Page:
A Tesla Model S reportedly caught fire during a test drive in France this past weekend.
Teslas have caught fire before, and it’s important to remember that we don’t yet know much about this incident.
If Tesla can recover software logs from the vehicle, we might find out. But the car was, by accounts received this far, totally destroyed.
Tesla’s battery pack is made up of several thousands lithium-ion battery packs wired together, an idiosyncratic design that leaves the vehicles vulnerable to “thermal events.” These are also early days, relatively speaking, for electric vehicles. For the most part, they seem safe. But there aren’t that many on the road, compared with gas-engined cars and trucks.
But about those gas-burners: they have a long history of conflagrating, exploding, smoking, burning, overheating, steaming, and short-circuiting. This is inevitable when you’re carrying around over a dozen gallons of explosive and flammable fuel, which is being pumped into an motor that generates massive heat by exploding that fuel in small chambers to provide momentum. Throw in the voltage associated with a car’s electrical systems, a battery with enough power to start the engine, and, you know, a cigarette lighter and pack of Marlboros — and BOOM!
A fiery legacy
Yes, boom. The most infamous example of fiery explosions in a gas car is of course the Ford Pinto of the 1970s; it could explode and burn if rear-ended. But cars have been catching fire for more than a hundred years. This doesn’t occur with the frequency it once did — cars are now as safe as they have ever been — but the physics are undeniable, so much so that anyone who has driven for any length of time knows how to be wary around gasoline.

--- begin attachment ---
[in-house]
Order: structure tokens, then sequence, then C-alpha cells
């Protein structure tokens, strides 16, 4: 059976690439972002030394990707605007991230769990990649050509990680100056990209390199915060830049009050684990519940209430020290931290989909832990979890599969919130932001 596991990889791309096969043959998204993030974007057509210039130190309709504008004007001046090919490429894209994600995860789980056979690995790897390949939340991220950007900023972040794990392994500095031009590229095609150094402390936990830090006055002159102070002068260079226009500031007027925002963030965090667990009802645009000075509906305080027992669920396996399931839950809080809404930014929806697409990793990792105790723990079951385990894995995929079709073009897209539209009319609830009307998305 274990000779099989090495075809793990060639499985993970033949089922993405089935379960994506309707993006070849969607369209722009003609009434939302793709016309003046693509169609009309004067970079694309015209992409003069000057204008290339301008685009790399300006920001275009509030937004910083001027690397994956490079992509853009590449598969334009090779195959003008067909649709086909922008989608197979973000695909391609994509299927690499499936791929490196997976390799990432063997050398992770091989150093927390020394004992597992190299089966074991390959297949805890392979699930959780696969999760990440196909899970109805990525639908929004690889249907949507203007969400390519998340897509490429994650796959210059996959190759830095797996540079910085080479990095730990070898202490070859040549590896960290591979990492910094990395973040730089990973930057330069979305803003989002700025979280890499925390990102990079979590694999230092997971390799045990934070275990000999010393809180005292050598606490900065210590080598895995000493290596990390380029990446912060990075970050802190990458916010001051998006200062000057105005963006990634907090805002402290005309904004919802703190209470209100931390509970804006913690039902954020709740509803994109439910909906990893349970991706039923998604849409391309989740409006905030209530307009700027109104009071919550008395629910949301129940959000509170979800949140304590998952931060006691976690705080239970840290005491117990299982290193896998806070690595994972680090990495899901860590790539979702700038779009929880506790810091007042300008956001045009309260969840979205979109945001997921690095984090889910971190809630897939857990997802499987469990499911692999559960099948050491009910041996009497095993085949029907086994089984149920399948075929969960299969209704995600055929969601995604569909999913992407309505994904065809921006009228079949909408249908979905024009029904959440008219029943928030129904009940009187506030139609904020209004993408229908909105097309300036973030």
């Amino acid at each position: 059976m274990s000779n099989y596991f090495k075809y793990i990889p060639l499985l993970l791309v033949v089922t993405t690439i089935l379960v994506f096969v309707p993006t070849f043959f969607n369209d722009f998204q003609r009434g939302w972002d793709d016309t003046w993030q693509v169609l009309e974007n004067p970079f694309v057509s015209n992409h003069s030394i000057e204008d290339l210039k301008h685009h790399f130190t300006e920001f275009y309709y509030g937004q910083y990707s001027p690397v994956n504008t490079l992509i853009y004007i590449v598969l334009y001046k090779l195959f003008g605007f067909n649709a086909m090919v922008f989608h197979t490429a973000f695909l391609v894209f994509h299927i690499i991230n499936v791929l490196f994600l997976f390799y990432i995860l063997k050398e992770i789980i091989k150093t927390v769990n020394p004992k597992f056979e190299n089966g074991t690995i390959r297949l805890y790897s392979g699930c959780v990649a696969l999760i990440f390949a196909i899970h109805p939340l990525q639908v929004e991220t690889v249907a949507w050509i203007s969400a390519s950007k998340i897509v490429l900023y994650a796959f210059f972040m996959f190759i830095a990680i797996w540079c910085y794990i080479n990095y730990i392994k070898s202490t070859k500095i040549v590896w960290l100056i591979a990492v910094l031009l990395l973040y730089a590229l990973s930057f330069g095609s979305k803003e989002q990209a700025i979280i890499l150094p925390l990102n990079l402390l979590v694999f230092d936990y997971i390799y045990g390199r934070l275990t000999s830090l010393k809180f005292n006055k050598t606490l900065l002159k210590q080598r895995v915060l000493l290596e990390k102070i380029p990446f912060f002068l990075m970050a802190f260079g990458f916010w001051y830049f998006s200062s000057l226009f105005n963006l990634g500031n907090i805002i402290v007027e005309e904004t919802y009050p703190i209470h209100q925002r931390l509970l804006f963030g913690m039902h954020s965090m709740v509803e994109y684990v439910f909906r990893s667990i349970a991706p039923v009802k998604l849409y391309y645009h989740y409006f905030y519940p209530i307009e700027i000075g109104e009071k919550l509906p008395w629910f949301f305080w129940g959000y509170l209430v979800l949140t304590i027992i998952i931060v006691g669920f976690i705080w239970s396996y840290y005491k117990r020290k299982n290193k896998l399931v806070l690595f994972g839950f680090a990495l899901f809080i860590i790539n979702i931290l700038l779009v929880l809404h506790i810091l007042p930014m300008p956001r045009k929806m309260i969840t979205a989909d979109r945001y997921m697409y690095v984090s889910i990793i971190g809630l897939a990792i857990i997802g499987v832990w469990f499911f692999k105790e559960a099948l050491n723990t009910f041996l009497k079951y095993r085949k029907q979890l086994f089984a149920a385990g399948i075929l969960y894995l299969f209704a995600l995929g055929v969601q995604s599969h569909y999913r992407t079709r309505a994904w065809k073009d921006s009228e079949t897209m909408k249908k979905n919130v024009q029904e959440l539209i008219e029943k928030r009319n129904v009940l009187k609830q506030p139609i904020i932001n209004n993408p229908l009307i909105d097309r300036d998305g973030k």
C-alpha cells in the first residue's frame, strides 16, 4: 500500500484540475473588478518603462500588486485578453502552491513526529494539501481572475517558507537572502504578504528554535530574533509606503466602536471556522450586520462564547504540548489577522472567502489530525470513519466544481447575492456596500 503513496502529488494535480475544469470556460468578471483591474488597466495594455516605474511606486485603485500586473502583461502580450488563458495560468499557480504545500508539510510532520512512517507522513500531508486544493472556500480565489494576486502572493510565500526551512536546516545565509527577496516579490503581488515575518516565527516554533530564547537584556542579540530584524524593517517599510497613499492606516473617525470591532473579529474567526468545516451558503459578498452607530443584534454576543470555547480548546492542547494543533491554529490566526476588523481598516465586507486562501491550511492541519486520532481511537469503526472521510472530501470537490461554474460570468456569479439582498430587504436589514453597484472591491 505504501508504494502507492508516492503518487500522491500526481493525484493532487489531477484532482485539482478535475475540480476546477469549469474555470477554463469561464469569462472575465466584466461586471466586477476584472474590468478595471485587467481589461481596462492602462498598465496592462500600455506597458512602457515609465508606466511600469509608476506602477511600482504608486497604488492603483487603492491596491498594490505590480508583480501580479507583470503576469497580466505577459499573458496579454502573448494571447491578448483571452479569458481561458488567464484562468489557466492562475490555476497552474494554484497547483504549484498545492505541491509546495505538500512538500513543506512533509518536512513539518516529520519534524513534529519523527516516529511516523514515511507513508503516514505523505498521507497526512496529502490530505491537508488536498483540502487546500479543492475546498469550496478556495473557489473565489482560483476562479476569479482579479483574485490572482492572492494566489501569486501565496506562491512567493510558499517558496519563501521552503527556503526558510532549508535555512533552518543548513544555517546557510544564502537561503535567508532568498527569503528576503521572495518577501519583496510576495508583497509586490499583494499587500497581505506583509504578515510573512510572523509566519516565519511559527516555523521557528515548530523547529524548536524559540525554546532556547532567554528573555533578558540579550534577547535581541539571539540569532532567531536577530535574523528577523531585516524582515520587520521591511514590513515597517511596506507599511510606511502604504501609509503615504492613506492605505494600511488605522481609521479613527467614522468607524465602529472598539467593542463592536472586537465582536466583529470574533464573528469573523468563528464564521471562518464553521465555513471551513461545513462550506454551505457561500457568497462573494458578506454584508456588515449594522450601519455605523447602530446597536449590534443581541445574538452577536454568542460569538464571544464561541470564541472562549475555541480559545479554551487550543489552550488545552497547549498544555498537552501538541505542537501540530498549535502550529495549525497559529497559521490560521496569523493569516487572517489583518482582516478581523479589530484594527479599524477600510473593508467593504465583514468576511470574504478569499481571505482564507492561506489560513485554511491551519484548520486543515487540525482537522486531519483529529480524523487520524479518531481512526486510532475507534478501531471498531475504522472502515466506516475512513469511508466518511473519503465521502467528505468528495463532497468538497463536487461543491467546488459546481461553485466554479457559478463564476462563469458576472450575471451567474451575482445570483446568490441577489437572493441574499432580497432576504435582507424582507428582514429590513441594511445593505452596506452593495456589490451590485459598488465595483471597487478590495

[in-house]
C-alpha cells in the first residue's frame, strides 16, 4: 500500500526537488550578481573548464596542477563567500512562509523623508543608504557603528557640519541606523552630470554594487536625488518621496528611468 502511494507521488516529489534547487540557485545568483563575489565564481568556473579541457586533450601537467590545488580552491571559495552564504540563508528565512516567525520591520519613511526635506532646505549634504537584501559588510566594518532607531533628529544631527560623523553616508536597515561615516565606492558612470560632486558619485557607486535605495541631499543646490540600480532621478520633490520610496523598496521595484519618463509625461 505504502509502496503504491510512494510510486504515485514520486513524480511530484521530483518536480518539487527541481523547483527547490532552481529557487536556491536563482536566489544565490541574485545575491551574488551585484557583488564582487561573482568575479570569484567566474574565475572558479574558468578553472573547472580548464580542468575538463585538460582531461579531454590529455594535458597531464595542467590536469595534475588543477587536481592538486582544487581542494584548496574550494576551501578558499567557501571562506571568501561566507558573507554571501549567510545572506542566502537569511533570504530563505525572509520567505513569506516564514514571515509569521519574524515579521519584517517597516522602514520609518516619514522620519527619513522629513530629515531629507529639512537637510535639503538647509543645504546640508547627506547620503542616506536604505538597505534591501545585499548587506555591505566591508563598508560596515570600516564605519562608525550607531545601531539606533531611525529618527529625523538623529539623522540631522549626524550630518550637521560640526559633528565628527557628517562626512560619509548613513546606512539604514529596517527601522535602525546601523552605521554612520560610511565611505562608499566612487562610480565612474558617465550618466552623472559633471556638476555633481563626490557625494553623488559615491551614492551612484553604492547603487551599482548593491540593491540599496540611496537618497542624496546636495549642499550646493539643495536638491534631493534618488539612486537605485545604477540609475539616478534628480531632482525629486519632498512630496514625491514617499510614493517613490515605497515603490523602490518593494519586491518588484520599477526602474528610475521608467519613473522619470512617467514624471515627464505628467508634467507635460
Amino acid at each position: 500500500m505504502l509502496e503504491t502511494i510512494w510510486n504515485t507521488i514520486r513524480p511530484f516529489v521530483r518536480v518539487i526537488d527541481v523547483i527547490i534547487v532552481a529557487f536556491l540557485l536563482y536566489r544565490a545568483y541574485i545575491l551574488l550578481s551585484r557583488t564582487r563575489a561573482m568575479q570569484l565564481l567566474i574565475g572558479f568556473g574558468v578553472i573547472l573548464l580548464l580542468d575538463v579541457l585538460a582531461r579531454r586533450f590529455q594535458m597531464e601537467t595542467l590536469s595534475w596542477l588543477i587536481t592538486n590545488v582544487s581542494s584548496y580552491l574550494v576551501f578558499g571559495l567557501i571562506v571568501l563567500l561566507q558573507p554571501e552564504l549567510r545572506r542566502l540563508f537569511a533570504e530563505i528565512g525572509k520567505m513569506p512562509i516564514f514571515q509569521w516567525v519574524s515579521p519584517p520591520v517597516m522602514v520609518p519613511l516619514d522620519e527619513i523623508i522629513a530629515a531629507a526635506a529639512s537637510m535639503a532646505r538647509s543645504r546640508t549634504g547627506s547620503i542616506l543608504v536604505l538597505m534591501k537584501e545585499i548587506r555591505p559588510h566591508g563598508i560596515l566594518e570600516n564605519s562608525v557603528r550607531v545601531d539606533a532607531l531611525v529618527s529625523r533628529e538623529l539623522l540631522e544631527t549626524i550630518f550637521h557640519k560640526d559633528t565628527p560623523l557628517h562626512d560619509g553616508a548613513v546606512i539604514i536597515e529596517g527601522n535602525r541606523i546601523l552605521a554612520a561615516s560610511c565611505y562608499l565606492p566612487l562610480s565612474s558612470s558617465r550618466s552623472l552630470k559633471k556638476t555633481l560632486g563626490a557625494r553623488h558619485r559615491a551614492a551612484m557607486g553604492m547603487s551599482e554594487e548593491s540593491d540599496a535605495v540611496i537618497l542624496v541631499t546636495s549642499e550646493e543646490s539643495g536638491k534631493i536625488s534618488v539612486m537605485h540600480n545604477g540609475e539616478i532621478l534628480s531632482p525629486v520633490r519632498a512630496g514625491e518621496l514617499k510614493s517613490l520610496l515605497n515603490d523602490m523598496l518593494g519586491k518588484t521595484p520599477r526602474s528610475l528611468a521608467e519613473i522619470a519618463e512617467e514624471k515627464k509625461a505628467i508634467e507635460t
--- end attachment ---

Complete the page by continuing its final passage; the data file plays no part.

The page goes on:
If you turn to motorsports, the blazing legacy of the internal-combustion engine get downright grisly. Formula One driver Niki Lauda was severely burned and disfigured in a 1976 crash in Germany. A decade earlier in Belgium, the legendary Jackie Stewart was trapped in his wrecked race car while being sprayed with fuel; his abject terror compelled him to dedicate his career to improving safety.
Race drivers know the risks of their profession, but for civilians, fire-related recalls of their vehicles are far from uncommon. The last few years have seen everyone from General Motors to Honda to Toyota to Fiat Chrysler Automobiles send out notices alerting owners that their vehicles could catch fire. And some of the biggest recalls in automotive history have involved fire threats.
Tesla is a newcomer to the auto game, and there’s no guarantee that electric batteries will prove to be any safer at scale than gas-engines, although in theory they should be, especially if battery technology advances. But the company has decades to go before its fires catch up to the industry it’s striving to disrupt.
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